Civic Center Park Productions' Santino Walter, who spoke to us for our recent post "Inside the 2017 Denver 4/20 Rally Starring 2 Chainz," says the black-bag plan was formulated after consultation with representatives from the City Attorney's Office and Denver's Marijuana Policy Division. The result, he maintains, is "the most compliant way for licensed cannabis companies in Colorado to promote themselves at an event."
Colorado's rules for marijuana advertising are exceedingly tight in comparison to a number of other states that have legalized recreational cannabis, as I saw firsthand during a recent trip to Seattle and Portland. For instance, outdoor advertising is generally prohibited here, as outlined in the following excerpt from the "Permanent Rules Related to the Colorado Retail Marijuana Code:"
Except as otherwise provided in this rule, it shall be unlawful for any Retail Marijuana Establishment to engage in Advertising that is visible to members of the public from any street, sidewalk, park or other public place, including Advertising utilizing any of the following media: any billboard or other outdoor general Advertising device; any sign mounted on a vehicle, any hand-held or other portable sign; or any handbill, leaflet or flier directly handed to any person in a public place, left upon a motor vehicle, or posted upon any public or private property without the consent of the property owner.Likewise, marijuana businesses in Colorado aren't permitted to advertise on television, radio or in newspapers, the code states, "unless the Retail Marijuana Establishment has reliable evidence that no more than 30 percent of the audience...is reasonably expected to be under the age of 21."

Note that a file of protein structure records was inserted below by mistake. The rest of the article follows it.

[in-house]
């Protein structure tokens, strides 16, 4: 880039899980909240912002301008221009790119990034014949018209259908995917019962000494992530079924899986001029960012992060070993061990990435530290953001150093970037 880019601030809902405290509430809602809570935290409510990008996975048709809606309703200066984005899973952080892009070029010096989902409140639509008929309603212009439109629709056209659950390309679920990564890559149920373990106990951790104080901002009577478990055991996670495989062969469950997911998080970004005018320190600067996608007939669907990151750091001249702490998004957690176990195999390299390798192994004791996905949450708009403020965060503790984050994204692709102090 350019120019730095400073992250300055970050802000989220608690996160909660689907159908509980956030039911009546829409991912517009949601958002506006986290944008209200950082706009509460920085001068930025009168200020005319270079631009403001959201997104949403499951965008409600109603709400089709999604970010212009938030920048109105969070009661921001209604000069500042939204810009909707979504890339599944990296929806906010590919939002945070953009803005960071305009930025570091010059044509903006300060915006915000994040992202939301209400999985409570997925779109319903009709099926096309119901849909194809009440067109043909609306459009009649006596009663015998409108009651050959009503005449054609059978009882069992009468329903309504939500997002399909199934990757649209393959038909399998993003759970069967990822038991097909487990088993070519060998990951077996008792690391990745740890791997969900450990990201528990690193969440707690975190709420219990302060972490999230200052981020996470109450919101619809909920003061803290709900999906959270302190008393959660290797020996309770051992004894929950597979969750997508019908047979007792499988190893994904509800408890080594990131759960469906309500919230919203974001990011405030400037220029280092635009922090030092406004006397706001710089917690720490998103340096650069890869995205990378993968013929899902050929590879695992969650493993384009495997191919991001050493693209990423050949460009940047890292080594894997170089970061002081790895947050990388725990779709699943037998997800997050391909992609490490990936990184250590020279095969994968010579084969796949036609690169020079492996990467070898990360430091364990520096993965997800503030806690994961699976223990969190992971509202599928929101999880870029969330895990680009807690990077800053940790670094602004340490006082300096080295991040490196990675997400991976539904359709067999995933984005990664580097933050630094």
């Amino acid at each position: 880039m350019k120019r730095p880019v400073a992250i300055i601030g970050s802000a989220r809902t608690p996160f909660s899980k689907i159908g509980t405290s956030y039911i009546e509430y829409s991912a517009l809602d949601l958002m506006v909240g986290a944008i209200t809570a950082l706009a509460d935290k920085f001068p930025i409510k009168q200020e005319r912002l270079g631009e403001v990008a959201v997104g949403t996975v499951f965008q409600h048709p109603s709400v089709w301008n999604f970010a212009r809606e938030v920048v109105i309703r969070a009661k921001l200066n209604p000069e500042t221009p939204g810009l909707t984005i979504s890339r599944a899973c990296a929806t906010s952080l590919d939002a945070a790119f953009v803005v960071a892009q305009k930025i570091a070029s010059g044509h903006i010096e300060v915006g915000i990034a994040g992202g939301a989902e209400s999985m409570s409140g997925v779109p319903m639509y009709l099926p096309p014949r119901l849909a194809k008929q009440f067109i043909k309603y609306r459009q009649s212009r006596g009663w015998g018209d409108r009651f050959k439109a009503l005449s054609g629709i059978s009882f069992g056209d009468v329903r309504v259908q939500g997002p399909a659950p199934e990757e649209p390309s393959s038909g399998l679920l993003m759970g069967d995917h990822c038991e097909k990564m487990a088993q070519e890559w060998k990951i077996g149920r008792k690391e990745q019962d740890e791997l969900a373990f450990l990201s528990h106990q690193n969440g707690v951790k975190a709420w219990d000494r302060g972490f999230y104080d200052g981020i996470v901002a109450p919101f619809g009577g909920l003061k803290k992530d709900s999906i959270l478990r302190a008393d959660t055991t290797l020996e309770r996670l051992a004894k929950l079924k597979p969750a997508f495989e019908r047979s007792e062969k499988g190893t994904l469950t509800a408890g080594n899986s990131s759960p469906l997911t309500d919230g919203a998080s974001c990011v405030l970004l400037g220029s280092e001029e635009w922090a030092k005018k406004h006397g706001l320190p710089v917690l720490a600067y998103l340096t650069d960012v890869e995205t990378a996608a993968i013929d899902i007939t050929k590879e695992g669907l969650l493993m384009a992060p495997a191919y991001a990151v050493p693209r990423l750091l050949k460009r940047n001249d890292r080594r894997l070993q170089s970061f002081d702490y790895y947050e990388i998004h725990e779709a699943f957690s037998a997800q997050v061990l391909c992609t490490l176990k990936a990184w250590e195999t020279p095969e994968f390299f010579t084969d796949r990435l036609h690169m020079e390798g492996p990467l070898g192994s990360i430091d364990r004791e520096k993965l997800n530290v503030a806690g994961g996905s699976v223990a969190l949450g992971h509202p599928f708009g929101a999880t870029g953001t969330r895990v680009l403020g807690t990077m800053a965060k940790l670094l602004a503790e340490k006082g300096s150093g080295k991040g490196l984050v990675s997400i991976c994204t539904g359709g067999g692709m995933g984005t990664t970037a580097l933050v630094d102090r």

In Denver, the marijuana-advertising standards aren't any slacker.
"The Denver marijuana advertising rules are very strict and don't allow you to do a lot of things," Walter confirms. "That's why I believe a lot of smaller events on 4/20 are going to get a lot of booths shut down and have a lot of people getting tickets — because they're definitely misrepresenting what a licensed cannabis company can and can't do."
Hence the black bags.
More than a hundred dispensaries are taking part, he continues, "and those people can give out pens, lighters, pipes, hats, sunglasses, any kind of swag material with their brand on it — and we activate it at the park. Someone who's 21-plus can get it at our activation tent. They'll be walking away with a ton of stuff, and it's compliant because there's no outward advertising on the part of the licensed cannabis company. Their products are in a black bag."
Walter is in the cannabis business, too. "I'm the president of Colorado Marijuana Company," he says. "Rob Corry" — a well-known marijuana attorney who's also involved in presenting the Denver 4/20 Rally — "owns 25 percent, and we're launching a dispensary chain. We're raising $50 million to acquire assets in the state of Colorado."
Given this background, Walter understands how important it is for marijuana businesses to get their name out to the public. The black-bag concept "is something that's been in the works for the past two or three years, because of what is and what isn't allowed by the City of Denver at a major festival. If they allowed outdoor advertising, every cannabis company would build a monster tent in the park for the rally. But that's not allowed, which is why you don't see any licensed cannabis company representation."
In contrast, the black bag o' swag "is totally compliant with the rules, and it also goes back to the true spirit of 4/20, which is being able to legally buy recreational cannabis. We want people to be able to go into licensed, compliant retail stores — and hopefully they'll have a better experience after getting our gift bag."